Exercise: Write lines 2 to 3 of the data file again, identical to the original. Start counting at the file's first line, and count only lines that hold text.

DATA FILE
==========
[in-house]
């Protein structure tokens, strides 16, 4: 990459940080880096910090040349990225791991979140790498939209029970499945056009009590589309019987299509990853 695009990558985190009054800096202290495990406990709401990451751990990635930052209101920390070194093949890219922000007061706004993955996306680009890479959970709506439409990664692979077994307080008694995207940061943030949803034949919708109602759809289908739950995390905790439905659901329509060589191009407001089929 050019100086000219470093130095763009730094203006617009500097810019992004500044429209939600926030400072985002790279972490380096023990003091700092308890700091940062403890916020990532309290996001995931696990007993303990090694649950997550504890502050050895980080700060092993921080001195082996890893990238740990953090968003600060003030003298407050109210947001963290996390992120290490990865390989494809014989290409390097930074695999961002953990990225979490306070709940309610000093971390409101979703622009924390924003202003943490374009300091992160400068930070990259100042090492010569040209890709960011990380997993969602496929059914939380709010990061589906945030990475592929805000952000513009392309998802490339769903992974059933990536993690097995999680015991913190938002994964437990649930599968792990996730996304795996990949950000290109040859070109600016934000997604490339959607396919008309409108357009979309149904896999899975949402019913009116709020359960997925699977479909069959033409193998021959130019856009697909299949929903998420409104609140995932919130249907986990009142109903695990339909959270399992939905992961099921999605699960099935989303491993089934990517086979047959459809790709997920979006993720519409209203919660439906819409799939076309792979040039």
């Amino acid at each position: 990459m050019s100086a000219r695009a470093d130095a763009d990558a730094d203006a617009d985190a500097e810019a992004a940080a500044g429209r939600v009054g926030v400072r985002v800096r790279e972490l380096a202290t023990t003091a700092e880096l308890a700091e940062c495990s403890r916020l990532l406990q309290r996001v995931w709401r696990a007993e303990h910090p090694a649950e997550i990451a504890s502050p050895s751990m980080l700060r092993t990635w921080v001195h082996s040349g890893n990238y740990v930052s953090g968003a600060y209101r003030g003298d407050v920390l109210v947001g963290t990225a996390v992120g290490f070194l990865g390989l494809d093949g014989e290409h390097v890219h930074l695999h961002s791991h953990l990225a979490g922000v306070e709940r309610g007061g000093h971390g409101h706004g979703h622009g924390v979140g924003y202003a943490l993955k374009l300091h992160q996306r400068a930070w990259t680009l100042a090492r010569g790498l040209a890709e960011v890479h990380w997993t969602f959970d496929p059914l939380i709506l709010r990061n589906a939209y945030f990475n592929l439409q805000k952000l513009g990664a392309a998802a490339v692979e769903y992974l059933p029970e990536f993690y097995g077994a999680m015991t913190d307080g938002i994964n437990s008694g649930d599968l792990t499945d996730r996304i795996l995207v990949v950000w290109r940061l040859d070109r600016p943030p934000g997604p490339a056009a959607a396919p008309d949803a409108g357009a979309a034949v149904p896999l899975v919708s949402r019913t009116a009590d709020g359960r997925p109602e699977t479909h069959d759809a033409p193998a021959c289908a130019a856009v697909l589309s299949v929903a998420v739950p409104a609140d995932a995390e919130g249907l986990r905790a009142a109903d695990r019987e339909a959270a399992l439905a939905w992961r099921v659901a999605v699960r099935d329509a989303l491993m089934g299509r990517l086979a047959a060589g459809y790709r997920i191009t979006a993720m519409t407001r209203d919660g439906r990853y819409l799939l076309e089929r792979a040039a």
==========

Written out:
């Protein structure tokens, strides 16, 4: 990459940080880096910090040349990225791991979140790498939209029970499945056009009590589309019987299509990853 695009990558985190009054800096202290495990406990709401990451751990990635930052209101920390070194093949890219922000007061706004993955996306680009890479959970709506439409990664692979077994307080008694995207940061943030949803034949919708109602759809289908739950995390905790439905659901329509060589191009407001089929 050019100086000219470093130095763009730094203006617009500097810019992004500044429209939600926030400072985002790279972490380096023990003091700092308890700091940062403890916020990532309290996001995931696990007993303990090694649950997550504890502050050895980080700060092993921080001195082996890893990238740990953090968003600060003030003298407050109210947001963290996390992120290490990865390989494809014989290409390097930074695999961002953990990225979490306070709940309610000093971390409101979703622009924390924003202003943490374009300091992160400068930070990259100042090492010569040209890709960011990380997993969602496929059914939380709010990061589906945030990475592929805000952000513009392309998802490339769903992974059933990536993690097995999680015991913190938002994964437990649930599968792990996730996304795996990949950000290109040859070109600016934000997604490339959607396919008309409108357009979309149904896999899975949402019913009116709020359960997925699977479909069959033409193998021959130019856009697909299949929903998420409104609140995932919130249907986990009142109903695990339909959270399992939905992961099921999605699960099935989303491993089934990517086979047959459809790709997920979006993720519409209203919660439906819409799939076309792979040039």
């Amino acid at each position: 990459m050019s100086a000219r695009a470093d130095a763009d990558a730094d203006a617009d985190a500097e810019a992004a940080a500044g429209r939600v009054g926030v400072r985002v800096r790279e972490l380096a202290t023990t003091a700092e880096l308890a700091e940062c495990s403890r916020l990532l406990q309290r996001v995931w709401r696990a007993e303990h910090p090694a649950e997550i990451a504890s502050p050895s751990m980080l700060r092993t990635w921080v001195h082996s040349g890893n990238y740990v930052s953090g968003a600060y209101r003030g003298d407050v920390l109210v947001g963290t990225a996390v992120g290490f070194l990865g390989l494809d093949g014989e290409h390097v890219h930074l695999h961002s791991h953990l990225a979490g922000v306070e709940r309610g007061g000093h971390g409101h706004g979703h622009g924390v979140g924003y202003a943490l993955k374009l300091h992160q996306r400068a930070w990259t680009l100042a090492r010569g790498l040209a890709e960011v890479h990380w997993t969602f959970d496929p059914l939380i709506l709010r990061n589906a939209y945030f990475n592929l439409q805000k952000l513009g990664a392309a998802a490339v692979e769903y992974l059933p029970e990536f993690y097995g077994a999680m015991t913190d307080g938002i994964n437990s008694g649930d599968l792990t499945d996730r996304i795996l995207v990949v950000w290109r940061l040859d070109r600016p943030p934000g997604p490339a056009a959607a396919p008309d949803a409108g357009a979309a034949v149904p896999l899975v919708s949402r019913t009116a009590d709020g359960r997925p109602e699977t479909h069959d759809a033409p193998a021959c289908a130019a856009v697909l589309s299949v929903a998420v739950p409104a609140d995932a995390e919130g249907l986990r905790a009142a109903d695990r019987e339909a959270a399992l439905a939905w992961r099921v659901a999605v699960r099935d329509a989303l491993m089934g299509r990517l086979a047959a060589g459809y790709r997920i191009t979006a993720m519409t407001r209203d919660g439906r990853y819409l799939l076309e089929r792979a040039a």